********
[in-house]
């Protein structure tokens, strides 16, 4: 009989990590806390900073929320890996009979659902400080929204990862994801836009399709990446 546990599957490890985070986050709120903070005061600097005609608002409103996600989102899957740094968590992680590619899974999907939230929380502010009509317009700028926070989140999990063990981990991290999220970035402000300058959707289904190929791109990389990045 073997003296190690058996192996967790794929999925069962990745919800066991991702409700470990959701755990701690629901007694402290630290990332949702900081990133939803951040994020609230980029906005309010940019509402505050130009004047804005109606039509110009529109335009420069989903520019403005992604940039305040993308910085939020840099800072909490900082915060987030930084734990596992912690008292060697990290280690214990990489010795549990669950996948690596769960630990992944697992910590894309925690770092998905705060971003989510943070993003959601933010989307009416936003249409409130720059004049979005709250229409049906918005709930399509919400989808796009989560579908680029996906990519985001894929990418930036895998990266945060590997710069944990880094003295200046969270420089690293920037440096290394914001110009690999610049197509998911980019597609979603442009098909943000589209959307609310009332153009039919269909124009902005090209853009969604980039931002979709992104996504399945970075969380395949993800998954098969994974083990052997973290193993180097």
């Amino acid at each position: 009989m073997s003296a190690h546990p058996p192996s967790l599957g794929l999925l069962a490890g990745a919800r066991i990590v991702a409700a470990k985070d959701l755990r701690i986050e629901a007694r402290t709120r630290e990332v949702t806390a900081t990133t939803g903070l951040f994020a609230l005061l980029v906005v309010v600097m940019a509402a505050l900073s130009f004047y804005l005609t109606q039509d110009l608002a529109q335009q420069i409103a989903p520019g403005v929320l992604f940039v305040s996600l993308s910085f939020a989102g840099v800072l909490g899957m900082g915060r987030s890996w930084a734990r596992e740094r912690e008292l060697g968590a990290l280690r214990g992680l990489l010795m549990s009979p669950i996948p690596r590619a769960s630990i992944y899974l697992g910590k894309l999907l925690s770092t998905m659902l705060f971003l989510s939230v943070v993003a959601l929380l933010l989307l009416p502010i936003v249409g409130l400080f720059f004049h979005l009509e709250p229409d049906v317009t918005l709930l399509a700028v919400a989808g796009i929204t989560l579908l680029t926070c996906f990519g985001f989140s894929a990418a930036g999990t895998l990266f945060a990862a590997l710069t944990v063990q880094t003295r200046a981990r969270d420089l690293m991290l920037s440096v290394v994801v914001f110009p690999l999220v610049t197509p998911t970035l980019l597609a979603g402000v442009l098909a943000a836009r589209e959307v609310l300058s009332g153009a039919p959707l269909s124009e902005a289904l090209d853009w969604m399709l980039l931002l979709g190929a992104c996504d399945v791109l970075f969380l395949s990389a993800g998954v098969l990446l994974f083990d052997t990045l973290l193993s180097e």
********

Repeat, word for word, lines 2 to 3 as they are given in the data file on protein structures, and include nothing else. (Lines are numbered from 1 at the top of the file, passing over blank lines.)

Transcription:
């Protein structure tokens, strides 16, 4: 009989990590806390900073929320890996009979659902400080929204990862994801836009399709990446 546990599957490890985070986050709120903070005061600097005609608002409103996600989102899957740094968590992680590619899974999907939230929380502010009509317009700028926070989140999990063990981990991290999220970035402000300058959707289904190929791109990389990045 073997003296190690058996192996967790794929999925069962990745919800066991991702409700470990959701755990701690629901007694402290630290990332949702900081990133939803951040994020609230980029906005309010940019509402505050130009004047804005109606039509110009529109335009420069989903520019403005992604940039305040993308910085939020840099800072909490900082915060987030930084734990596992912690008292060697990290280690214990990489010795549990669950996948690596769960630990992944697992910590894309925690770092998905705060971003989510943070993003959601933010989307009416936003249409409130720059004049979005709250229409049906918005709930399509919400989808796009989560579908680029996906990519985001894929990418930036895998990266945060590997710069944990880094003295200046969270420089690293920037440096290394914001110009690999610049197509998911980019597609979603442009098909943000589209959307609310009332153009039919269909124009902005090209853009969604980039931002979709992104996504399945970075969380395949993800998954098969994974083990052997973290193993180097």
């Amino acid at each position: 009989m073997s003296a190690h546990p058996p192996s967790l599957g794929l999925l069962a490890g990745a919800r066991i990590v991702a409700a470990k985070d959701l755990r701690i986050e629901a007694r402290t709120r630290e990332v949702t806390a900081t990133t939803g903070l951040f994020a609230l005061l980029v906005v309010v600097m940019a509402a505050l900073s130009f004047y804005l005609t109606q039509d110009l608002a529109q335009q420069i409103a989903p520019g403005v929320l992604f940039v305040s996600l993308s910085f939020a989102g840099v800072l909490g899957m900082g915060r987030s890996w930084a734990r596992e740094r912690e008292l060697g968590a990290l280690r214990g992680l990489l010795m549990s009979p669950i996948p690596r590619a769960s630990i992944y899974l697992g910590k894309l999907l925690s770092t998905m659902l705060f971003l989510s939230v943070v993003a959601l929380l933010l989307l009416p502010i936003v249409g409130l400080f720059f004049h979005l009509e709250p229409d049906v317009t918005l709930l399509a700028v919400a989808g796009i929204t989560l579908l680029t926070c996906f990519g985001f989140s894929a990418a930036g999990t895998l990266f945060a990862a590997l710069t944990v063990q880094t003295r200046a981990r969270d420089l690293m991290l920037s440096v290394v994801v914001f110009p690999l999220v610049t197509p998911t970035l980019l597609a979603g402000v442009l098909a943000a836009r589209e959307v609310l300058s009332g153009a039919p959707l269909s124009e902005a289904l090209d853009w969604m399709l980039l931002l979709g190929a992104c996504d399945v791109l970075f969380l395949s990389a993800g998954v098969l990446l994974f083990d052997t990045l973290l193993s180097e």